2. The School of Advanced Study (SAS), University of London, is the UK’s national centre for the promotion and support of research in the humanities. SAS and its member institutes offer unparalleled resources, facilities and academic opportunities across a wide range of subject areas for the benefit of the national and international scholarly community. Last year SAS welcomed 996 research fellows and associates, held 1,500 events highlighting the latest research in the humanities, received 31.6 million online visits to its research resources and platforms, and hosted 100,119 visits to its specialist libraries and collections. The School also leads Being Human, the UK’s only nationwide festival of the humanities. Find out more at or follow SAS on Twitter at @SASNews.
  3. The Arts and Humanities Research Council is part of UK Research and Innovation. We’re the UK’s largest funder of arts and humanities research and training, investing over £100 million every year. We fund independent researchers in a wide range of subjects, including history, archaeology, digital content, philosophy, languages, design, heritage, area studies, the creative and performing arts, and many more. The research we fund provides social and cultural benefits that contribute to the economic success of the UK, as well as to the culture and welfare of societies around the world. Find out more about us at, or on Twitter at @ahrcpress.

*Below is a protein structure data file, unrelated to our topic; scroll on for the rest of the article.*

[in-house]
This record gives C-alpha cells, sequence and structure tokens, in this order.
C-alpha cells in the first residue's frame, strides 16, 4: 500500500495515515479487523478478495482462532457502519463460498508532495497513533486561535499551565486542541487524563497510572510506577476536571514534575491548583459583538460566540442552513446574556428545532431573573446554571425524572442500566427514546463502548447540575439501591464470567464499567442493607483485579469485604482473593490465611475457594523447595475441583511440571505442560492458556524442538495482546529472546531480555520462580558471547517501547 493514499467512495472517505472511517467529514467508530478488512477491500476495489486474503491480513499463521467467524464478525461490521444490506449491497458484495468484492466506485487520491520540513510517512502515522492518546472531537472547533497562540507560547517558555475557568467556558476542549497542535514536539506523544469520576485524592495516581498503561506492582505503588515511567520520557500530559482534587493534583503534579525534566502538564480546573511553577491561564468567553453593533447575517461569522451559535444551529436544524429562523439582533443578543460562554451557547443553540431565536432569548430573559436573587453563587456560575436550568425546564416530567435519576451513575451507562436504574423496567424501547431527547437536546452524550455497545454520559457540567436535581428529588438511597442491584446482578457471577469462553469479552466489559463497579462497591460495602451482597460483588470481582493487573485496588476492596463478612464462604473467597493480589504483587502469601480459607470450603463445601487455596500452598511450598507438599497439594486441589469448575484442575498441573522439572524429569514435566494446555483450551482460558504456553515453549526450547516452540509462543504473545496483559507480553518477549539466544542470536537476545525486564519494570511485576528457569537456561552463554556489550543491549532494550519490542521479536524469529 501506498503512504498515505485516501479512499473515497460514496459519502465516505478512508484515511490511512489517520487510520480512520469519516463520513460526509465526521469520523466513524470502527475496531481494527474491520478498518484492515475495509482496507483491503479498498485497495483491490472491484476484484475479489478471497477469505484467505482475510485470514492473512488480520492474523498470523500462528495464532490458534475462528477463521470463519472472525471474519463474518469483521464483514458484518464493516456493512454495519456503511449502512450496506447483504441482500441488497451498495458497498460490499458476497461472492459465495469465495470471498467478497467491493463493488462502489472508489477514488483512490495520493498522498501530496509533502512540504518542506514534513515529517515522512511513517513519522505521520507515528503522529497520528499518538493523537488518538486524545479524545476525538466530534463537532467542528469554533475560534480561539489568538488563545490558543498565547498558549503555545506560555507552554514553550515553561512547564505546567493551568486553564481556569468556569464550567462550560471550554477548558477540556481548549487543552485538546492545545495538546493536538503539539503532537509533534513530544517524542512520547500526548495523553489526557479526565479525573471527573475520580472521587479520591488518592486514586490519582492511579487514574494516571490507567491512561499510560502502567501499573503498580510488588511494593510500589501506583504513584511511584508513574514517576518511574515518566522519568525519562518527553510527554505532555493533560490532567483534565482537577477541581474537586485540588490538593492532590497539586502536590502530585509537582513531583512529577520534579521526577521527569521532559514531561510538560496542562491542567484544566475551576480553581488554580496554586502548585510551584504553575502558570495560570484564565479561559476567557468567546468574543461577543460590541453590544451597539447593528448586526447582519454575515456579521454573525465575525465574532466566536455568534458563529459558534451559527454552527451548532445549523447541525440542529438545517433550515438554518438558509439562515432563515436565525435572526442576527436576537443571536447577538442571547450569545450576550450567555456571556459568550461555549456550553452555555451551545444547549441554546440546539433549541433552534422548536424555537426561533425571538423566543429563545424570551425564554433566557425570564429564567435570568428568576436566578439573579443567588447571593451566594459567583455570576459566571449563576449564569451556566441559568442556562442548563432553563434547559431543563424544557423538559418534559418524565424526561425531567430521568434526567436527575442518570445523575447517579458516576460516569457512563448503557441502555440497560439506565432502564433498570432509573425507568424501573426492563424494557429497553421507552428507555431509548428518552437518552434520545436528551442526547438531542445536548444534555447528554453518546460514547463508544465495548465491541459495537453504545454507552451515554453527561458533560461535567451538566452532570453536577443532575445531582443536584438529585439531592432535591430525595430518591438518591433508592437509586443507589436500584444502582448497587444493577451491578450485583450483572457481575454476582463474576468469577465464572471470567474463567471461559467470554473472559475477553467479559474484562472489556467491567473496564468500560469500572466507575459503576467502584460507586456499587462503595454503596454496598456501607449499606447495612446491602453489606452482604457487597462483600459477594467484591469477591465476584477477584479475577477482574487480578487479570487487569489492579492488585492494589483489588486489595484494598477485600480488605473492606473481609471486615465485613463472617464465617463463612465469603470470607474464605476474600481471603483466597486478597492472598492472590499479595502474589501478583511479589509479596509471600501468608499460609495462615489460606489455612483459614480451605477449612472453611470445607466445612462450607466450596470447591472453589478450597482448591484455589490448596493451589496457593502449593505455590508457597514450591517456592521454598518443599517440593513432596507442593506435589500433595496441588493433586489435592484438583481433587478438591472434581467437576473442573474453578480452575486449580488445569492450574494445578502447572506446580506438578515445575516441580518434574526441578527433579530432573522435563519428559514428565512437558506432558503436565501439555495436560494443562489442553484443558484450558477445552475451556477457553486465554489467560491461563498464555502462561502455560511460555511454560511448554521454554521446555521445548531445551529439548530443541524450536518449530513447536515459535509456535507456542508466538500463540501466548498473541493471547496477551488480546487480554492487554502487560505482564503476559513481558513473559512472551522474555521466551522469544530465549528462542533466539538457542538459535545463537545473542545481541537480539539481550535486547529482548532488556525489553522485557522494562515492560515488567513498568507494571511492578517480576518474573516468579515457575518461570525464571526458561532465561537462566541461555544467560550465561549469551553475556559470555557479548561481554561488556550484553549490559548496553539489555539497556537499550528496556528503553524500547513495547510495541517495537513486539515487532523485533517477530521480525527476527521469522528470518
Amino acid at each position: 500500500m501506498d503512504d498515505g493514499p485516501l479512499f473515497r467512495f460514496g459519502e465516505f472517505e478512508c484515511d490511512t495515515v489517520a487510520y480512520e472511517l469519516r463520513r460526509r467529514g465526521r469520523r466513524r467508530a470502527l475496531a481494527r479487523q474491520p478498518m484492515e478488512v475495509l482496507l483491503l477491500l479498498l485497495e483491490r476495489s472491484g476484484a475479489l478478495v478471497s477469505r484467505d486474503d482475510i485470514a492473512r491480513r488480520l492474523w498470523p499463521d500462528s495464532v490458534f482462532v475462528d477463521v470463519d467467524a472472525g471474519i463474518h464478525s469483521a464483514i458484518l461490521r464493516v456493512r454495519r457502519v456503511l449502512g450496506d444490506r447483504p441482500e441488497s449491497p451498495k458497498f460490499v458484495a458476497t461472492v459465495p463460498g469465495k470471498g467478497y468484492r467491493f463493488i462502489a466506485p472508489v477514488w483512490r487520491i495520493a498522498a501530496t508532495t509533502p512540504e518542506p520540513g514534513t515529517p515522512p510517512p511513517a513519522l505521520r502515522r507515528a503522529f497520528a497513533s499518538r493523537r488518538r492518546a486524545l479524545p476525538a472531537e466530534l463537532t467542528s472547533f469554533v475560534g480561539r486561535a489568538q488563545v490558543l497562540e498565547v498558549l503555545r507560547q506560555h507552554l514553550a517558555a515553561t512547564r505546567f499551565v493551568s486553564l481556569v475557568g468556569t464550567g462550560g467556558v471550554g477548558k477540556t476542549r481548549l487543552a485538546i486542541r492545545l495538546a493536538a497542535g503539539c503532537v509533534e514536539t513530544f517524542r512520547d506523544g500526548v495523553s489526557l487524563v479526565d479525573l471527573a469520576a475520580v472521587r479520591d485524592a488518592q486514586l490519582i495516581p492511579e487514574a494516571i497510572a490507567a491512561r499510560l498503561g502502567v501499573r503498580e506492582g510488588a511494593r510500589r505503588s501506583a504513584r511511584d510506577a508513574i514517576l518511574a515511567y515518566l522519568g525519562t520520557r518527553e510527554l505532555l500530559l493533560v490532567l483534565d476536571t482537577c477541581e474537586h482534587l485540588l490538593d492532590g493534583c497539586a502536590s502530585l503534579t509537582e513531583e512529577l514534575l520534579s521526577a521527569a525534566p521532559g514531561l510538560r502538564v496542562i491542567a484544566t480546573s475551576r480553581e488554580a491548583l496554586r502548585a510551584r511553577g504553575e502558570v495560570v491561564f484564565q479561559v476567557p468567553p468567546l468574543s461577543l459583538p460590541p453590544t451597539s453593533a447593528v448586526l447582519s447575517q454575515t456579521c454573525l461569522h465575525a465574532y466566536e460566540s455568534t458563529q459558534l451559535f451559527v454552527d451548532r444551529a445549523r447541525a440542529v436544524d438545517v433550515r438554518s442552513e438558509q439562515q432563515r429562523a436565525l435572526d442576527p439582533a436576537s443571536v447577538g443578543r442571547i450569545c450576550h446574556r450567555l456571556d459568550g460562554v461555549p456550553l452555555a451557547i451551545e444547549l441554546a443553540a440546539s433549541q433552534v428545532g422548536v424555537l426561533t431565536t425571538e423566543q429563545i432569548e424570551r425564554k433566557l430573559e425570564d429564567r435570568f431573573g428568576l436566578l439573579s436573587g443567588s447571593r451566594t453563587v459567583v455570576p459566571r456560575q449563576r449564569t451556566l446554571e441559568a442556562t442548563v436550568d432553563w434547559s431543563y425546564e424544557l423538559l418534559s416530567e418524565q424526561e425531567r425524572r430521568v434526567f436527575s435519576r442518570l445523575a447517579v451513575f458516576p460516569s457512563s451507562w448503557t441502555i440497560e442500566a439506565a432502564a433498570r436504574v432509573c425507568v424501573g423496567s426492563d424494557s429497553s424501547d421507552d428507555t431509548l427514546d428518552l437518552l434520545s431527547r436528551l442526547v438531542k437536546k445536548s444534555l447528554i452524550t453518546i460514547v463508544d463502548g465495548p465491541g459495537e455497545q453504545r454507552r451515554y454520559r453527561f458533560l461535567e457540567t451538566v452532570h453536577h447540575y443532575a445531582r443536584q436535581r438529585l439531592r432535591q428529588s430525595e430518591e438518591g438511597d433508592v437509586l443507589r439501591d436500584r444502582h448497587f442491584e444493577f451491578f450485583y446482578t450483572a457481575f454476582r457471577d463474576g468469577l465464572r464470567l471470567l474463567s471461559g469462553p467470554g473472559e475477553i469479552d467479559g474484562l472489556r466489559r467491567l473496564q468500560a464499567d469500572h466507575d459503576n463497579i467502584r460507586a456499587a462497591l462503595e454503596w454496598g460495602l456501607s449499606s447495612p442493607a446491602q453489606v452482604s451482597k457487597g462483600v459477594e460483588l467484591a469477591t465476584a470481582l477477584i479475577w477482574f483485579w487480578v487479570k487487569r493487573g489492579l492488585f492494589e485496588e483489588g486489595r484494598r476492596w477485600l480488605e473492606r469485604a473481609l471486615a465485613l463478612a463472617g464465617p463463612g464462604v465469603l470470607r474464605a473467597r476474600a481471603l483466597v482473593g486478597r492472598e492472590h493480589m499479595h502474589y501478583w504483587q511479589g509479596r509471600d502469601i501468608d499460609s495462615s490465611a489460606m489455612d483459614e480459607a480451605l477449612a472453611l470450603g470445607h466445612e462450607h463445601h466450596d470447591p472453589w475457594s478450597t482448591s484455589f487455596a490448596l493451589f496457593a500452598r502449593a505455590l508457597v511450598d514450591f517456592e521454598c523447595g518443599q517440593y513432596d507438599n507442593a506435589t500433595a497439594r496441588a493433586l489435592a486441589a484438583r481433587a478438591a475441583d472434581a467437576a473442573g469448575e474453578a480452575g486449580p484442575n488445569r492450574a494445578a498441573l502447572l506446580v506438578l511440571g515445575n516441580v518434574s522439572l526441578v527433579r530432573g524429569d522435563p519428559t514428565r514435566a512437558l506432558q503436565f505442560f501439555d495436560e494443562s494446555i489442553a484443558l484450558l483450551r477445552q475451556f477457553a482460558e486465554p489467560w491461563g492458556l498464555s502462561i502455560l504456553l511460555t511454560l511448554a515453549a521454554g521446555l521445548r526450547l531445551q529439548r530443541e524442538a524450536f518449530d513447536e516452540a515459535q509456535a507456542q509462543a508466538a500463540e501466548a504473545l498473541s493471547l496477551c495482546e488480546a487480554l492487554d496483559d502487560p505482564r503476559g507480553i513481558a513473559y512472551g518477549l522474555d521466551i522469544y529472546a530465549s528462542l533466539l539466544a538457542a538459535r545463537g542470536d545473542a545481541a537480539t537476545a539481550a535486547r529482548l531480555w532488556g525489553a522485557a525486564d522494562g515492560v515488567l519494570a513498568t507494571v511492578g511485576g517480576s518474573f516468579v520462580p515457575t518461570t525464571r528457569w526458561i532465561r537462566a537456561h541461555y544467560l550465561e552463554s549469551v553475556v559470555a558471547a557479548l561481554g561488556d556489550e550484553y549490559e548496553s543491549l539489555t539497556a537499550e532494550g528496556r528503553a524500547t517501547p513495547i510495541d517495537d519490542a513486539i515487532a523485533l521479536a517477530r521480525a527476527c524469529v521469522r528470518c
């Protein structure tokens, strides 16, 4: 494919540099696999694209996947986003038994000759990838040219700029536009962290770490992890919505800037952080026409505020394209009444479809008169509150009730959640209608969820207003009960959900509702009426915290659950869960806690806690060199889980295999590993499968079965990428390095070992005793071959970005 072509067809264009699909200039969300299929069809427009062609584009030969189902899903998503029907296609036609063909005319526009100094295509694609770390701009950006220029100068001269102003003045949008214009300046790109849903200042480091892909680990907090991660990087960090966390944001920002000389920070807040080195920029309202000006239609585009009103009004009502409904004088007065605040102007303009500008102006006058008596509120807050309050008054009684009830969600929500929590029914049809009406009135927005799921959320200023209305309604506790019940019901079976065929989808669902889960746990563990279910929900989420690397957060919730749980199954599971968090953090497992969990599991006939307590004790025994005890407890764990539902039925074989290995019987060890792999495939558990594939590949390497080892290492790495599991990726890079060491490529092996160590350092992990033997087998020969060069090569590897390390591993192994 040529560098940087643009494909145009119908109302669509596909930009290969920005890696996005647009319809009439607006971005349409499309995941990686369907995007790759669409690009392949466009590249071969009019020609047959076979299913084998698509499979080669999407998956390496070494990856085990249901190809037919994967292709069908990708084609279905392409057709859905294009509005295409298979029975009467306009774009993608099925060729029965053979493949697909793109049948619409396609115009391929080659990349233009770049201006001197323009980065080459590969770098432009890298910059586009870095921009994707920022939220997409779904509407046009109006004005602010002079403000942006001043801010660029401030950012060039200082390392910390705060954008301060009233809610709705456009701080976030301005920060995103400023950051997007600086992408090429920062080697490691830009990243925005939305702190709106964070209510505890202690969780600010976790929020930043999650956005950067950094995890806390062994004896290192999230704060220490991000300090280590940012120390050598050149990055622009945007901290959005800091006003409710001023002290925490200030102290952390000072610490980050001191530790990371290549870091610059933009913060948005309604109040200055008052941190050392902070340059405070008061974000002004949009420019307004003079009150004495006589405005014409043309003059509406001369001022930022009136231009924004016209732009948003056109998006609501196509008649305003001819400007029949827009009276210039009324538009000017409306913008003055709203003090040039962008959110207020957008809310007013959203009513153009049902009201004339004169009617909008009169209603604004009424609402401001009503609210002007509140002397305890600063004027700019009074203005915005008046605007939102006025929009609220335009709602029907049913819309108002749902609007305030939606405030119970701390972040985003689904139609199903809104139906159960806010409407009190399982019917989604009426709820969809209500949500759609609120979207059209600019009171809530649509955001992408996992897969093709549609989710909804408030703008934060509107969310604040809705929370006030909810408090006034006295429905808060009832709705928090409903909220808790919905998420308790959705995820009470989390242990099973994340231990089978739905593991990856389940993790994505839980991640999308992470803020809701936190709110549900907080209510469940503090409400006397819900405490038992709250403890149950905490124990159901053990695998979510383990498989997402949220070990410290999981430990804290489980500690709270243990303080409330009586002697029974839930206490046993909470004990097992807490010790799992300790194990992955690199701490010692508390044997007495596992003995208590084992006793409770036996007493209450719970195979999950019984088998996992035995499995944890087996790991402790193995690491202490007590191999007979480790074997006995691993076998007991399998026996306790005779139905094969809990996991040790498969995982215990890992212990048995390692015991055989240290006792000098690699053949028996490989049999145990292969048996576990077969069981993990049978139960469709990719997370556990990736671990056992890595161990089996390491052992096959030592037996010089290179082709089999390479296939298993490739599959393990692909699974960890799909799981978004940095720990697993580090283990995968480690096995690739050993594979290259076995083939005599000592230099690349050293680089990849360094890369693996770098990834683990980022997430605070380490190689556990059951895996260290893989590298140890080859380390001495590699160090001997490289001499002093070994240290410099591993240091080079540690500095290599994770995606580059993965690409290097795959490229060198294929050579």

4. The British Academy is the UK’s national academy for the humanities and social sciences. We mobilise these disciplines to understand the world and shape a brighter future. We invest in researchers and projects across the UK and overseas, engage the public with fresh thinking and debates, and bring together scholars, government, business and civil society to influence policy for the benefit of everyone. @BritishAcademy_. For further information please contact Sean Canty at the British Academy Press Office on or +44 (0)20 7969 5273.